Today at its annual Unpacked event, Samsung revealed the new Galaxy Note 20 and Note 20 Ultra. Despite the phones leaking repeatedly over the past couple of months, nothing about the phones was made official until today. I’ve got all the details you need to know below, so let’s dive in.
Design wise, the Note 20 and Note 20 Ultra look pretty similar. The Ultra is definitely more boxy with less intrusive bezels, while the standard Note 20 tries to strike a balance between a more squared-off look and the friendly rounded corners of the Galaxy S20 series. These design choices play into the phones’ purposes: the Ultra is for the spec nerds and ultimate power users, while the standard Note is for more traditional users who want a bit more power out of their smartphone.
Both phones take advantage of new “Mystic” finishes which add a frosty finish to the back
glass. I typed that sentence thinking both phones had glass backs, but I just realized Samsung opted for a polycarbonate backplate on the standard Note 20. Yes folks, in 2020, for a thousand dollars, you can get a Samsung Note phone made of plastic. The Ultra does have actual glass, though, which – thank God. I’m really not sure why they found it necessary to cut costs by giving the Note 20 a plastic build.
Luckily, the screens aren’t covered in plastic. They use the new Gorilla Glass Victus which is supposed to greatly improve scratch resistance. Speaking of screens, the Note 20 Ultra comes with a massive 6.9-inch WQHD+ AMOLED display with a 120Hz refresh rate. Meanwhile, the Note 20 has a 6.7-inch Full HD+ AMOLED display. Weirdly enough, it only comes with a 60Hz refresh rate. I thought we were passed flagship Samsung phones with 60Hz panels, but I guess I was wrong.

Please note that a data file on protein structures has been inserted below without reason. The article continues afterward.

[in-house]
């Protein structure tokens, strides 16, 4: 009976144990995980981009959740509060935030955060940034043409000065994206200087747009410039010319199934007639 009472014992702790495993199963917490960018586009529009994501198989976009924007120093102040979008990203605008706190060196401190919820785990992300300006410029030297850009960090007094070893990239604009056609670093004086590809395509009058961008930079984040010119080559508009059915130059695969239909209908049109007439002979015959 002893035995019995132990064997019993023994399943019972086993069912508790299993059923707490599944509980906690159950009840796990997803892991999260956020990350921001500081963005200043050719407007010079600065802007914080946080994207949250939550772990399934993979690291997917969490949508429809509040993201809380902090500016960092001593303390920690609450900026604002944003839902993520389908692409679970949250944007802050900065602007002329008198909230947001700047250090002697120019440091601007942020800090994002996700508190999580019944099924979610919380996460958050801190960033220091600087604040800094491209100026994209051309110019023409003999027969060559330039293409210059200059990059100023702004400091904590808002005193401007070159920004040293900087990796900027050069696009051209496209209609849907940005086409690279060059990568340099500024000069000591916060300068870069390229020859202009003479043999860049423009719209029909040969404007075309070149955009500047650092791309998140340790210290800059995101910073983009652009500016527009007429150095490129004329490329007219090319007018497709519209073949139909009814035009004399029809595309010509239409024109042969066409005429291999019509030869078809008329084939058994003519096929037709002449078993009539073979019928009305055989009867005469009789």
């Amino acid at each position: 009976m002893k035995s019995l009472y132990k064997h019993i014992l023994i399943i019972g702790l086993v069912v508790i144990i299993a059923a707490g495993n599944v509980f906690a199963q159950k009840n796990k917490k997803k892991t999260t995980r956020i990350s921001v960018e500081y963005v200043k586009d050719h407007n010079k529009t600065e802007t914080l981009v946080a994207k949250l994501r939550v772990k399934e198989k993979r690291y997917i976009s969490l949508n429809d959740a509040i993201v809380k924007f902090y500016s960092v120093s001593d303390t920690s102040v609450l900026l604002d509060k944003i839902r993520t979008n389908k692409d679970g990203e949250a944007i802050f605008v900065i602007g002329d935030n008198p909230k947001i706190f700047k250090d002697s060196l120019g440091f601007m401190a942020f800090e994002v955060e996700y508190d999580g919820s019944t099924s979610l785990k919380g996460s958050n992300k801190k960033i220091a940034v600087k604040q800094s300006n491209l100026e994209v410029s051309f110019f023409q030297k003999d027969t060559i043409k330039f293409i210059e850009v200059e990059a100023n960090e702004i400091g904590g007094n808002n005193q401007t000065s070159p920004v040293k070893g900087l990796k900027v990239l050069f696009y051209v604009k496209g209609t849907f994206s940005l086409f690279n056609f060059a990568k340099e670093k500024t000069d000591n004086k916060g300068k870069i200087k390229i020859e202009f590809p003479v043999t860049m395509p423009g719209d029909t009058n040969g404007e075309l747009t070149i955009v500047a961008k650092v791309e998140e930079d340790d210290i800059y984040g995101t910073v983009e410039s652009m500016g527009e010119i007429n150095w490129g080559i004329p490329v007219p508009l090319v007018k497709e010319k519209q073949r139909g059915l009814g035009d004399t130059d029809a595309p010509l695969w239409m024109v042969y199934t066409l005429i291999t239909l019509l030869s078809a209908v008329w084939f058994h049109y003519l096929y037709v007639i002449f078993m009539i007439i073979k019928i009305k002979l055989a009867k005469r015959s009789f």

The only obstruction on the screens is a small cutout for their respective selfie cameras. You’ll find a fingerprint scanner beneath both of them for security.
It’s worth pointing out the improvements to the S Pen since you use it to draw on the screens. Samsung has managed to get the latency between the tip of the pen hitting your screen and your device reacting to just 9 milliseconds. That’s the same latency Apple touts on the iPad Pro with the Apple Pencil. Early hands-on pieces say that you can immediately tell just how low the latency is when you start drawing.
Samsung has also given you a few new ways to wave your S Pen in front of the Note 20 to make it do stuff. I’m not sure how many people actually use this feature but I guess it’s enough for Samsung to warrant adding new features.
Let’s start with the Note 20. Samsung packs the device with a Snapdragon 865 Plus processor, 8GB of RAM, and 128GB of storage. There’s a 4,300mAh battery for power which supports Samsung’s Fast Wireless Charging 2.0. You also get Android 10, Bluetooth 5.0, USB-C, no headphone jack, and 5G connectivity (both sub-6GHz and mmWave). There are also stereo speakers powered by Dolby Atmos technology. I’m not sure how much that will improve the sound of the speakers, but hey – that’s what reviews are for.